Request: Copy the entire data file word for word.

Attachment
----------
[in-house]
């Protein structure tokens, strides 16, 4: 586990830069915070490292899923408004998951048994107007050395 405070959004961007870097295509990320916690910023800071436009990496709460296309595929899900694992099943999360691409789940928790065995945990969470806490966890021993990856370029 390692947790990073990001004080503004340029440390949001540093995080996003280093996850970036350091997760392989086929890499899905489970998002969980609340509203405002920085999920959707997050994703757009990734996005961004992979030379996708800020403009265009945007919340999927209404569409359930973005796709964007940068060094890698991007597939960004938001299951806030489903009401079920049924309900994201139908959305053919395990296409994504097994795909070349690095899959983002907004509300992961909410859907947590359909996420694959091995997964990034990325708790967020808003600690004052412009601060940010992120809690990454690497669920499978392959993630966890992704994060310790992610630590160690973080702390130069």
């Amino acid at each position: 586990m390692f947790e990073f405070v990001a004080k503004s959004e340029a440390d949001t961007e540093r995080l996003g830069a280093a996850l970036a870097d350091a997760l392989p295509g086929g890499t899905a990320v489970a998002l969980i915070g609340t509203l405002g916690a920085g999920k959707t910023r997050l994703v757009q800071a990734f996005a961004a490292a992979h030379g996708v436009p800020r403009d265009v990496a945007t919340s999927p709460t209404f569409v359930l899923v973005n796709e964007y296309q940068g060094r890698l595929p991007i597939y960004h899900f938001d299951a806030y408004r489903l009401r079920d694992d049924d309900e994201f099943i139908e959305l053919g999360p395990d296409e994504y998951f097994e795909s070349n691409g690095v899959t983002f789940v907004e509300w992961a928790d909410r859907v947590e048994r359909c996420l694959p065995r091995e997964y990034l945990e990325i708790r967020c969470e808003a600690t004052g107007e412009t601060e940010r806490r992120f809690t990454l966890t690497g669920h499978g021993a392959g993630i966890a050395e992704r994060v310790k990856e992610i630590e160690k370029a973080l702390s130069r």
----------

[in-house]
């Protein structure tokens, strides 16, 4: 586990830069915070490292899923408004998951048994107007050395 405070959004961007870097295509990320916690910023800071436009990496709460296309595929899900694992099943999360691409789940928790065995945990969470806490966890021993990856370029 390692947790990073990001004080503004340029440390949001540093995080996003280093996850970036350091997760392989086929890499899905489970998002969980609340509203405002920085999920959707997050994703757009990734996005961004992979030379996708800020403009265009945007919340999927209404569409359930973005796709964007940068060094890698991007597939960004938001299951806030489903009401079920049924309900994201139908959305053919395990296409994504097994795909070349690095899959983002907004509300992961909410859907947590359909996420694959091995997964990034990325708790967020808003600690004052412009601060940010992120809690990454690497669920499978392959993630966890992704994060310790992610630590160690973080702390130069």
């Amino acid at each position: 586990m390692f947790e990073f405070v990001a004080k503004s959004e340029a440390d949001t961007e540093r995080l996003g830069a280093a996850l970036a870097d350091a997760l392989p295509g086929g890499t899905a990320v489970a998002l969980i915070g609340t509203l405002g916690a920085g999920k959707t910023r997050l994703v757009q800071a990734f996005a961004a490292a992979h030379g996708v436009p800020r403009d265009v990496a945007t919340s999927p709460t209404f569409v359930l899923v973005n796709e964007y296309q940068g060094r890698l595929p991007i597939y960004h899900f938001d299951a806030y408004r489903l009401r079920d694992d049924d309900e994201f099943i139908e959305l053919g999360p395990d296409e994504y998951f097994e795909s070349n691409g690095v899959t983002f789940v907004e509300w992961a928790d909410r859907v947590e048994r359909c996420l694959p065995r091995e997964y990034l945990e990325i708790r967020c969470e808003a600690t004052g107007e412009t601060e940010r806490r992120f809690t990454l966890t690497g669920h499978g021993a392959g993630i966890a050395e992704r994060v310790k990856e992610i630590e160690k370029a973080l702390s130069r």